PC-461-class submarine chaser

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Uss pc-815 1.jpg
USS PC-815, a US PC-461-class submarine chaser that served in World War II
Class overview
Preceded byUSS SC-451 and USS SC-452
Succeeded byPC-1610 class
General characteristics
TypeSubmarine chaser
Displacement450 tons
Length173 ft 8 in (53 m)
Beam23 ft 0 in (7 m)
Draft6 ft 2.5 in (2 m)
Propulsion2 × 1,440 bhp (1,070 kW) diesel engines 2 × shafts (General Motors 16-258S direct Reversing)
Speed20.2 knots (37.4 km/h; 23.2 mph)
Range3000 nautical miles at 12 knots
ArmamentVaries over time. Typically 1 3”/50 gun forward , 1 3"/50 or 40mm Bofors aft, 3 or 5 20mm single mount cannons bridge/amidships. 2 or 4 K-guns, 2 depth charge racks.
Aircraft carriedNone
Aviation facilitiesNone

The PC-461-class submarine chasers were a class of 343 submarine chasers constructed mainly for the US Navy and built from 1941 to 1944. The PC-461s were based primarily on two experimental submarine chasers, PC-451 and PC-452. While PC-461 began the series, the first of the class to enter service was PC-471. As part of the Lend-Lease program, 46 ships of this class were transferred to allies of the United States. Fifty-nine PC-461s were converted to other types of patrol vessels. Eight vessels of this class were lost, and one vessel was lost after conversion to a PGM-9-class motor gunboat. Only one of the class, USS PC-566 commanded by Lieutenant Commander (later Captain) Herbert G. Claudius, actually sank a submarine, U-166, during World War II;[1] however, the website 'Patrol Craft Sailors Association' cites PC-461-class ships sinking or assisting sinking up to 6 German and Japanese subs.[2]

PC-461 submarine chasers were used in the Pacific, Atlantic, Caribbean, and Mediterranean. Numerous PC-461 class vessels were used to aid in amphibious assaults, including the Normandy invasion.[3][4]

One member of this class, USS PC-1264, was one of only two ships in the US Navy during World War II that had a mostly African-American crew.[5]

Lend-Lease program[edit]

As part of the Lend-Lease program enacted by President Franklin D. Roosevelt, a total of 46 PC-461s were lent to allies of the United States. Thirty-two were sent to France, 10+ (3 to cannibalized for spare parts and 1 to private owner -George Simmonuti- as yacht in 1967) to Venezuela,[6] 8 to Brazil,[7] 1 to Uruguay, 1 to Norway, 1 to the Netherlands, and 1 to Greece.

Post-WWII importance[edit]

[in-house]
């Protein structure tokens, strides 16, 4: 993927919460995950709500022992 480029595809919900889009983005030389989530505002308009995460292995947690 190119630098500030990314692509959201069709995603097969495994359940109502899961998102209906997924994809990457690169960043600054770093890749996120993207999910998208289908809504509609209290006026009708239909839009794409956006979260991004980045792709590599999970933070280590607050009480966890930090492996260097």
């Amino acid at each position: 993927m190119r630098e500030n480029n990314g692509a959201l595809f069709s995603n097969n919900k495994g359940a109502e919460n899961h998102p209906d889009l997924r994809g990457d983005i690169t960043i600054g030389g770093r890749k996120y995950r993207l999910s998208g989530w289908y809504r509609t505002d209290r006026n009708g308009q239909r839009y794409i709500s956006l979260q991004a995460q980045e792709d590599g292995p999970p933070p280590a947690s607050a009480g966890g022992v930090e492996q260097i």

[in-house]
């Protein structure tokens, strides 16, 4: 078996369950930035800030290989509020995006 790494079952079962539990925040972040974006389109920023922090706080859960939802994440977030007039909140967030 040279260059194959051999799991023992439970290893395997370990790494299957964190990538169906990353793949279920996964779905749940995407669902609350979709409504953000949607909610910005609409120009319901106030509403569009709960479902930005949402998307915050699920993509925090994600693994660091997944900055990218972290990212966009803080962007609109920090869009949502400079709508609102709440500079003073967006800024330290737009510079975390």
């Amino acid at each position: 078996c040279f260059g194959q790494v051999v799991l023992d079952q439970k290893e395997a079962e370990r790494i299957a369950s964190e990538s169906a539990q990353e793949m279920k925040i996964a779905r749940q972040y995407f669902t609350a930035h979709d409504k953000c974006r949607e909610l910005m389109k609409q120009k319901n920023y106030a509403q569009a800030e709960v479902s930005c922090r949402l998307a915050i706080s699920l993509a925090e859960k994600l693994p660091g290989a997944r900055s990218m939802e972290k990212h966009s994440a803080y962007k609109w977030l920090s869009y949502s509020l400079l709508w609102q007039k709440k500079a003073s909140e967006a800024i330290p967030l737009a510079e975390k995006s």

Following the end of World War II, many PC-461-class ships were placed into reserve squadrons or brought out of active service. Many more however were furnished to American allies around the world, most notably the Republic of Korea.

The first vessel to join the new ROK Navy was former USS PC-823, transferred to the Republic of Korea Navy and renamed ROKS Baekdusan (PC-701). The vessel played a major part in the Battle of Korea Strait, the small naval battle fought on the first day of the Korean War in June 1950.

Six transferred to the Portuguese Navy in 1949 under the MDAP (Mutual Defense and Assistance Program) PC-812 as NRP Maio, PC-811 as NRP Madeira, PC-1257 as NRP Santiago, PC-809 as NRP Sal, PC-1256 as NRP São Tomé and PC-1259 as NRP São Vicente.

Five were transferred to the Indonesian Navy in 1958 and 1960 under the Mutual Assistance Program. PC-1141 as KRI Tjakalang, PC-1183 as KRI Tenggiri, PC-581 as KRI Torani, PC-580 as KRI Hiu, and PC-787 as KRI Alu-Alu.[8][9]


Twenty-four PC-461s were converted to patrol gunboats, motor (PGM) and 35 were converted into amphibious control craft (PCC).

See also[edit]


  1. ^ Brian Clark Howard. "72 Years Later, Snubbed Captain Credited With Downing German U-Boat". National Geographic.
  2. ^ "WWII PCs - World War 2 Patrol Crafts - PCSA". www.ww2pcsa.org.
  3. ^ Gary Hyde. "Louis Hyde: Crew Member on PC 1225 During WW2". Historynet.com.
  4. ^ Barry Svrluga. "My Grandfather's Secret D-Day Journal". The Washington Post.
  5. ^ Jonathan Sutherland. African Americans at War: An Encyclopedia, Vol. 1. p. 301.
  6. ^ "Submarine Chaser Photo Index".
  7. ^ "The Other World War II Battle of the Atlantic Everyone Forgets About". 14 May 2017.
  8. ^ Jalesveva Jayamahe (PDF). 1960. pp. 101–102 – via Wikimedia Commons.
  9. ^ " TJAKALANG submarine chasers (1942-1943/1958-1960)" Archived 11 April 2020 at the Wayback Machine Navypedia.org. Retrieved: 20 November 2020.


  • Friedman, Norman (1987). US Small Combatants, Including PT-Boats, Subchasers, and the Brown-Water Navy: An Illustrated Design History